But that is very much not actually his point here. His point is just to TRAP Jesus into identifying just one commandment as being The Most Important – because then he can imply that Jesus clearly thinks all the REST of the commandments are second-best. Which would be a very wrong thing, and then haha on Jesus, he's been GOT.

But of course, that's not how it plays out. Jesus eludes this lawyer's trickery not only by answering with not 'the one' but 'the TWO' greatest commandments –

But even more importantly, what he leaves unspoken is the words that precede what will be his answer, from the book of Deuteronomy, from the law of Moses. Because he knows his listeners will hear them anyway.

It's what's called the Shema, because that's the first word in the phrase. It's a bit like we might refer to the Lord's Prayer as 'the Our Father', because that's how it starts.

Shema Yisrael – Hear, O Israel, the Lord thy God, the Lord is One. For faithful Jews, like Jesus, like the Pharisees, like this lawyer, these are the central deepest grounding words. They’re about identity.

They're the opening of morning prayers and evening prayers, they're at the heart of all it, they're literally written on the doorposts – a faithful Jew affixes a tiny box to the doorpost of the home and inside is a little scroll and on it is written that verse. Shema Yisrael. Hear, O Israel, the Lord thy God, the Lord is one.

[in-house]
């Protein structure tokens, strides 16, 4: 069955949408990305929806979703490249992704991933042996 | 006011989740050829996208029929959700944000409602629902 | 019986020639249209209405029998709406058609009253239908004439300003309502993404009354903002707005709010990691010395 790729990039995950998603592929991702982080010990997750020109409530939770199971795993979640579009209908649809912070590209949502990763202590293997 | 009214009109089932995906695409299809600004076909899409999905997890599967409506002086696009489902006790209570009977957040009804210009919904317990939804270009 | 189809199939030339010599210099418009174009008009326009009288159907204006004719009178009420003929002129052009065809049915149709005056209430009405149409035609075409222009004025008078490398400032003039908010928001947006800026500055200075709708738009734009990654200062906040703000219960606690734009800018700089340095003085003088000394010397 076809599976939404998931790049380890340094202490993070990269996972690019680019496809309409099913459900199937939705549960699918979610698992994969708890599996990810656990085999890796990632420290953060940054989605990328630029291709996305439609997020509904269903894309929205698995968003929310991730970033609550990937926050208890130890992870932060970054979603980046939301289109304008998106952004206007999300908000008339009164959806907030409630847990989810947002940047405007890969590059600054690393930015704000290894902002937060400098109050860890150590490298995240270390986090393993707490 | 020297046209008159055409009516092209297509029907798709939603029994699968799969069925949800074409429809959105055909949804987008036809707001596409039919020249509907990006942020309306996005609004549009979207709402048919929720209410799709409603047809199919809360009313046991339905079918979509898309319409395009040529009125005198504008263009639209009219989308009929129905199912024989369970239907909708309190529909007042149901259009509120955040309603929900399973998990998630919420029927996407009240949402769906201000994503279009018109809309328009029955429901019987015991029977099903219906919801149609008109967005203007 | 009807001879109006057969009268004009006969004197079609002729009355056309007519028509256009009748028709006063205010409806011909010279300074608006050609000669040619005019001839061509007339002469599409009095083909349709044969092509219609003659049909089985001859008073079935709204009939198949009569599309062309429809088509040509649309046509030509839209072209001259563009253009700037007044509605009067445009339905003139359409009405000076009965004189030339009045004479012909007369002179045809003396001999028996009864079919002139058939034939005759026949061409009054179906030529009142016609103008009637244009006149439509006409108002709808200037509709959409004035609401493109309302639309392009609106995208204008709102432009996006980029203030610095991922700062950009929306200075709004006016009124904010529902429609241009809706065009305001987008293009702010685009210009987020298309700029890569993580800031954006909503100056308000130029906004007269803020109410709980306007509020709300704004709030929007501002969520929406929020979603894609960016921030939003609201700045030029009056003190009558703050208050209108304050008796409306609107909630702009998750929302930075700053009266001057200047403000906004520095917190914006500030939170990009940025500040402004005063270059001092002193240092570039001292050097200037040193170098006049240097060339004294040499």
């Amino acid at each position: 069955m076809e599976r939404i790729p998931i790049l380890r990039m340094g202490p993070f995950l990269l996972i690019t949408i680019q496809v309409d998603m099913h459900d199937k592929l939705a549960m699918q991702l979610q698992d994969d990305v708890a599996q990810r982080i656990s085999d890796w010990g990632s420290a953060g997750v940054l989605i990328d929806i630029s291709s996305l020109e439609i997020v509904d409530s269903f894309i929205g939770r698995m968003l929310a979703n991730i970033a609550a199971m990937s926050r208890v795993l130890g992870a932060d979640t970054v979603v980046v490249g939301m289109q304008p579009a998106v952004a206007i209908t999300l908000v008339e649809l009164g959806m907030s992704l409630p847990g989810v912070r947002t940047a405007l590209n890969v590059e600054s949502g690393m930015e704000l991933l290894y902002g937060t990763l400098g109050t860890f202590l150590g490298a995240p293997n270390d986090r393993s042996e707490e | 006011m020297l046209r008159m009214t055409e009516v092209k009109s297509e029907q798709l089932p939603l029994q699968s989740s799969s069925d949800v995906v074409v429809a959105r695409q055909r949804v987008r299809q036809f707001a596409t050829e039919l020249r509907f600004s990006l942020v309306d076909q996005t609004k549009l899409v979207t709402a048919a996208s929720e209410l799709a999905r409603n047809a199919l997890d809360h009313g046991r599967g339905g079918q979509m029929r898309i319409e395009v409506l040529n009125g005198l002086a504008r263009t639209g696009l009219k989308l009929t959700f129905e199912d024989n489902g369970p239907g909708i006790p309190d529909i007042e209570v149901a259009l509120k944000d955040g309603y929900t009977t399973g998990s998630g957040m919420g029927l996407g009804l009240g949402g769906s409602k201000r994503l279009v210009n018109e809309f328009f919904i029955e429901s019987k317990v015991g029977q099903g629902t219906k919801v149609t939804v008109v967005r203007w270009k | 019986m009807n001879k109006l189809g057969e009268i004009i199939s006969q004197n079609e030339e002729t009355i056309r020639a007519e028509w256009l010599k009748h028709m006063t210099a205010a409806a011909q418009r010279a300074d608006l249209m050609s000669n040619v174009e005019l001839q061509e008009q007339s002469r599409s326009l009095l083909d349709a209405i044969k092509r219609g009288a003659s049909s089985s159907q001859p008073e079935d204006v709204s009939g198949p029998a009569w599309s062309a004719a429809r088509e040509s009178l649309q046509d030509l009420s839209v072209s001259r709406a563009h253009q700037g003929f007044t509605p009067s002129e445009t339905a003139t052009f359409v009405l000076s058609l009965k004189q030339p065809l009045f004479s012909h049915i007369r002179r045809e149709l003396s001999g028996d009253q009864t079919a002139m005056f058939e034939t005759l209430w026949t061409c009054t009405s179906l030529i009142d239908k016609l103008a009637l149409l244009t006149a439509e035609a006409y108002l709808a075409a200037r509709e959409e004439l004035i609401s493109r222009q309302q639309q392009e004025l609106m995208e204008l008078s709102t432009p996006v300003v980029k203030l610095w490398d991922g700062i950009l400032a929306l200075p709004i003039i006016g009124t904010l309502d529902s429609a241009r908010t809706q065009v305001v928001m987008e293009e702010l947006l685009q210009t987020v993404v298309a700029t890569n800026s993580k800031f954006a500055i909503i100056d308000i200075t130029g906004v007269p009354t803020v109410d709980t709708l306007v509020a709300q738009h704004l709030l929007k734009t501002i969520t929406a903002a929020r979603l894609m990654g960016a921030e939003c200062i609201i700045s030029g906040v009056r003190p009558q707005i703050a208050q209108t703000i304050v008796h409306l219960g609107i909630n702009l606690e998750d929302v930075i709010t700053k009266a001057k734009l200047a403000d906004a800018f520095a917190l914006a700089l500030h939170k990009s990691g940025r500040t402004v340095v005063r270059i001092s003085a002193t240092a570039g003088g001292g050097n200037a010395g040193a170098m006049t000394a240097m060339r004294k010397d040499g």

Jesus doesn’t have to say those words because they’ve been absorbed as identity, because they’re heard anyway in what comes next. The first great commandment: "and you shall love the Lord your God with all your heart and with all your strength and with all your mind." 

And then the second follow-up, so he can't be accused of choosing just one: "and your neighbour as yourself". 

It's clever, but it's also meaningful. Because what Jesus is asked for by this lawyer is a commandment – like a rule made of words to be read and then memorized and then followed –

But what he answers with is instead an identity. An identity that gets absorbed – not just by reading but by hearing, by watching, by doing, until it becomes a way of being.

It's interesting that when Mark tells this story, in HIS gospel, the lawyer who challenges Jesus actually thanks him for this response. Like wow, Teacher, you're so right, you've put it perfectly.

In Matthew's gospel we don't get that nice ending, but presumably it happened. Because Jesus IS so right. And he HAS put it perfectly.